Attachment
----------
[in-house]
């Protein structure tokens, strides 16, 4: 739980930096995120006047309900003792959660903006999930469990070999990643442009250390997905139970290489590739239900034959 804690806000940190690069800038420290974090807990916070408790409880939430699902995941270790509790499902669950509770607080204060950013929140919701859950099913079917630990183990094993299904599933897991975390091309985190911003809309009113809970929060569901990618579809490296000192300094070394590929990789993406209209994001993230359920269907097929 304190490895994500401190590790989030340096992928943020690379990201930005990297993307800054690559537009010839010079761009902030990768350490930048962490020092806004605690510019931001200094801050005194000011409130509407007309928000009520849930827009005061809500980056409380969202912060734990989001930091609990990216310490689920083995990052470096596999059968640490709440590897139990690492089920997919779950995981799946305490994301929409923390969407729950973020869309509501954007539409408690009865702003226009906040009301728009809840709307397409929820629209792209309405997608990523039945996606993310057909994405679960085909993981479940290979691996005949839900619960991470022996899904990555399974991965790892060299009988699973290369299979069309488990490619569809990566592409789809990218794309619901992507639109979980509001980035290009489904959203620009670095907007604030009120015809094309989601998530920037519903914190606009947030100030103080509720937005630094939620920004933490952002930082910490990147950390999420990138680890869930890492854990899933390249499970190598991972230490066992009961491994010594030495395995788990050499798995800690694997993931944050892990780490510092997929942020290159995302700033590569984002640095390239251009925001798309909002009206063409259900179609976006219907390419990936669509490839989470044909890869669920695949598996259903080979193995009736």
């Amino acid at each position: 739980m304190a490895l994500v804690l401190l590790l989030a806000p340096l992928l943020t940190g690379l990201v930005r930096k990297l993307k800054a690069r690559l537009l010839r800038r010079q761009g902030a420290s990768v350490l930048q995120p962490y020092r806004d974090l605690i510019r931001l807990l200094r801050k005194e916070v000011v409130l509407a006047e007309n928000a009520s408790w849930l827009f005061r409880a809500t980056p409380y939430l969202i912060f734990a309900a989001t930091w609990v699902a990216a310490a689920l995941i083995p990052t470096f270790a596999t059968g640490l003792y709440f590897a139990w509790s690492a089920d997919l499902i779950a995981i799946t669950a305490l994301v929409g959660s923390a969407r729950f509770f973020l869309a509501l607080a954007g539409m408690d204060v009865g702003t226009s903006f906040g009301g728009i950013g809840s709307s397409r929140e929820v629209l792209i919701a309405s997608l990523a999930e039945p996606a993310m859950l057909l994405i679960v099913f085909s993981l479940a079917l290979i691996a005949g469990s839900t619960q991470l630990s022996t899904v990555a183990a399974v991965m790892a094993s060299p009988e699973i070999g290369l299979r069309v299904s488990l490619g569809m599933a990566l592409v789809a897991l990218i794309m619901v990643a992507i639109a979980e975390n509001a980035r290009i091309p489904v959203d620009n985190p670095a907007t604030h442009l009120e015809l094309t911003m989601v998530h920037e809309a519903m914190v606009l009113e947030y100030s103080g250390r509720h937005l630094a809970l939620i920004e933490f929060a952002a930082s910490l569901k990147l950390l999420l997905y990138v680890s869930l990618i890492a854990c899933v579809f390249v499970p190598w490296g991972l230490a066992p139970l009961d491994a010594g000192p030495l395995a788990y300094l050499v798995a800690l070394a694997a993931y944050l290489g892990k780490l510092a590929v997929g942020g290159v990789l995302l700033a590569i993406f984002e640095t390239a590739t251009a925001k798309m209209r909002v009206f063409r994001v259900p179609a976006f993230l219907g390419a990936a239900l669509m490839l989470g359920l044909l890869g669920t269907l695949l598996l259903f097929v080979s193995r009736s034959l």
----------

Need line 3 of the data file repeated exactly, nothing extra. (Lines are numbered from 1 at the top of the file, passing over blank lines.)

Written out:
């Amino acid at each position: 739980m304190a490895l994500v804690l401190l590790l989030a806000p340096l992928l943020t940190g690379l990201v930005r930096k990297l993307k800054a690069r690559l537009l010839r800038r010079q761009g902030a420290s990768v350490l930048q995120p962490y020092r806004d974090l605690i510019r931001l807990l200094r801050k005194e916070v000011v409130l509407a006047e007309n928000a009520s408790w849930l827009f005061r409880a809500t980056p409380y939430l969202i912060f734990a309900a989001t930091w609990v699902a990216a310490a689920l995941i083995p990052t470096f270790a596999t059968g640490l003792y709440f590897a139990w509790s690492a089920d997919l499902i779950a995981i799946t669950a305490l994301v929409g959660s923390a969407r729950f509770f973020l869309a509501l607080a954007g539409m408690d204060v009865g702003t226009s903006f906040g009301g728009i950013g809840s709307s397409r929140e929820v629209l792209i919701a309405s997608l990523a999930e039945p996606a993310m859950l057909l994405i679960v099913f085909s993981l479940a079917l290979i691996a005949g469990s839900t619960q991470l630990s022996t899904v990555a183990a399974v991965m790892a094993s060299p009988e699973i070999g290369l299979r069309v299904s488990l490619g569809m599933a990566l592409v789809a897991l990218i794309m619901v990643a992507i639109a979980e975390n509001a980035r290009i091309p489904v959203d620009n985190p670095a907007t604030h442009l009120e015809l094309t911003m989601v998530h920037e809309a519903m914190v606009l009113e947030y100030s103080g250390r509720h937005l630094a809970l939620i920004e933490f929060a952002a930082s910490l569901k990147l950390l999420l997905y990138v680890s869930l990618i890492a854990c899933v579809f390249v499970p190598w490296g991972l230490a066992p139970l009961d491994a010594g000192p030495l395995a788990y300094l050499v798995a800690l070394a694997a993931y944050l290489g892990k780490l510092a590929v997929g942020g290159v990789l995302l700033a590569i993406f984002e640095t390239a590739t251009a925001k798309m209209r909002v009206f063409r994001v259900p179609a976006f993230l219907g390419a990936a239900l669509m490839l989470g359920l044909l890869g669920t269907l695949l598996l259903f097929v080979s193995r009736s034959l």